Objective: Although there have been numerous studies on the relation of religion or spirituality and major depression, few used a longitudinal, nationally representative sample. Our study sought to examine the effect of religious attendance, self-declared importance of spiritual values, and self-identification as a spiritual person on major depression.
Method: Data coming from 8 waves (1994 to 2008) of the longitudinal Canadian National Population Health Survey were used. People (n = 12 583) who were not depressed at baseline (1994) were followed during 14 years. Depression at each cycle was assessed using the Composite International Interview-Short Form for Major Depression. Weibull proportional hazards regression was used to model longitudinal risk of depression, with religious attendance or spirituality as a predictor.
Results: At baseline, monthly religious attenders tended to be older, female, and married, compared with occasional and nonattenders. The Weibull regression model revealed a 22% lower risk of depression for monthly attenders (hazard ratio 0.78, 95% CI 0.63 to 0.95), compared with nonattenders, after controlling for age, household income, family and personal history of depression, marital status, education, and perceived social support. Neither self-reported importance of spiritual values nor identification as a spiritual person was related to major depressive episodes.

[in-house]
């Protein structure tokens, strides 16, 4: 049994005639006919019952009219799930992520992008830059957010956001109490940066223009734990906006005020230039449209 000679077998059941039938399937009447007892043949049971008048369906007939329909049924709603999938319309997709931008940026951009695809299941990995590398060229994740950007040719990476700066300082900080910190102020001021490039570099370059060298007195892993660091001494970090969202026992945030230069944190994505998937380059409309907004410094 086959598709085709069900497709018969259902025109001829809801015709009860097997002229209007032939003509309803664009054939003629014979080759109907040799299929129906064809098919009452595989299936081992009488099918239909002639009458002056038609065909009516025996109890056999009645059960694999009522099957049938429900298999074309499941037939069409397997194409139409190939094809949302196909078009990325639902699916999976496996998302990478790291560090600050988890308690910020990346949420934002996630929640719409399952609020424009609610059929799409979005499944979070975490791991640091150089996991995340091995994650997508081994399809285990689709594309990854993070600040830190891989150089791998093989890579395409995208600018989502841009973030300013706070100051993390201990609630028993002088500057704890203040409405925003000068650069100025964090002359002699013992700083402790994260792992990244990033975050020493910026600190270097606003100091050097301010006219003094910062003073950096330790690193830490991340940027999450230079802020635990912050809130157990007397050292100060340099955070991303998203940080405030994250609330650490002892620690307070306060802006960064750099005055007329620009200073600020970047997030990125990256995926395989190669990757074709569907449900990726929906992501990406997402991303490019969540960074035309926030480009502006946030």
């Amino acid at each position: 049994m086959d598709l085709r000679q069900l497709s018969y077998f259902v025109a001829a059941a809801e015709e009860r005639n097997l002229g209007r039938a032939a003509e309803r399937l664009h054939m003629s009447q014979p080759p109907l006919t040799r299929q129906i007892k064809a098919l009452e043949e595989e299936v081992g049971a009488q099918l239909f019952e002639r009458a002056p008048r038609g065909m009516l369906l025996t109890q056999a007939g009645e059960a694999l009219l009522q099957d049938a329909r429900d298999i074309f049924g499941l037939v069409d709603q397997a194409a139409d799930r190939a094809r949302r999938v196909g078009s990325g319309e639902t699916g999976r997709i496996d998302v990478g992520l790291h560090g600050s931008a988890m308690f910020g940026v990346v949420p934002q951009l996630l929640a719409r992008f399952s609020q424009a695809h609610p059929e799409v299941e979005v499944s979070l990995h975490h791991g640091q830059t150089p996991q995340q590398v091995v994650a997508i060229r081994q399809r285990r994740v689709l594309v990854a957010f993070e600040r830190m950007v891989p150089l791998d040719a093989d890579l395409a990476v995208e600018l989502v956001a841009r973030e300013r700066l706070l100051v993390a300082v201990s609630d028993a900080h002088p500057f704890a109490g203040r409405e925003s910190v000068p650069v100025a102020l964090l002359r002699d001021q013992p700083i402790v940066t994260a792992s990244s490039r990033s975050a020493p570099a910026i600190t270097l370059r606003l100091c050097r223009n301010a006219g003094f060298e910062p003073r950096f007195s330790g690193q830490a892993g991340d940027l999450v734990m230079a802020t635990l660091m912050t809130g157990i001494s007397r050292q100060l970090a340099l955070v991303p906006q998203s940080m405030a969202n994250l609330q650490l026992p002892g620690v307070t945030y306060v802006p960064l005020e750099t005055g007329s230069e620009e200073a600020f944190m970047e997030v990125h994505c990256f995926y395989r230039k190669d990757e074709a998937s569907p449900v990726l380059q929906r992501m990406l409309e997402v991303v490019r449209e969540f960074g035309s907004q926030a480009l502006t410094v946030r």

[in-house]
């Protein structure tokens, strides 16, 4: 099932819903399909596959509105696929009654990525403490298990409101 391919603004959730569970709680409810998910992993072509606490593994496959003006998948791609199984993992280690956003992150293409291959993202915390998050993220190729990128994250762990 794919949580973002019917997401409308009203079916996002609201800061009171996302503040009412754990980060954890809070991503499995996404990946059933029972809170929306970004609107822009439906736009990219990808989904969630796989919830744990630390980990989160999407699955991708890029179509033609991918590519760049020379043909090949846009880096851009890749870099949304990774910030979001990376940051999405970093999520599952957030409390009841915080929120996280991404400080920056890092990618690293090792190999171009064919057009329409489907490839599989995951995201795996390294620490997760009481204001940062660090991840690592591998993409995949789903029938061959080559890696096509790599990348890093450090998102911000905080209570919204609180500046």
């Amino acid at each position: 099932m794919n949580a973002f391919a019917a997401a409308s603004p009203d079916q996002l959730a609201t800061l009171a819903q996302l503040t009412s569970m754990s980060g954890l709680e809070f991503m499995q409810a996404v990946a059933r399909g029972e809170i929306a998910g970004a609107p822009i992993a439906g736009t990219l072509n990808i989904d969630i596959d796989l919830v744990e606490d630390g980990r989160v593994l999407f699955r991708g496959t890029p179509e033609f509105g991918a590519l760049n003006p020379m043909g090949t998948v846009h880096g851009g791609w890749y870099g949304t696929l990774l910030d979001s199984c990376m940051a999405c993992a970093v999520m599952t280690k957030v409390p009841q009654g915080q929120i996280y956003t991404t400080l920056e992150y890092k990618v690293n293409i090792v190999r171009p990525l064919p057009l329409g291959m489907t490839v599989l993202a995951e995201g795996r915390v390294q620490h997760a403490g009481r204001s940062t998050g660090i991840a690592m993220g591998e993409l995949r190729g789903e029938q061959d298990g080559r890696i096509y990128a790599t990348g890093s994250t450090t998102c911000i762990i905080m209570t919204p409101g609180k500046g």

Conclusion: Attending religious services at least monthly has a protective effect against major depression.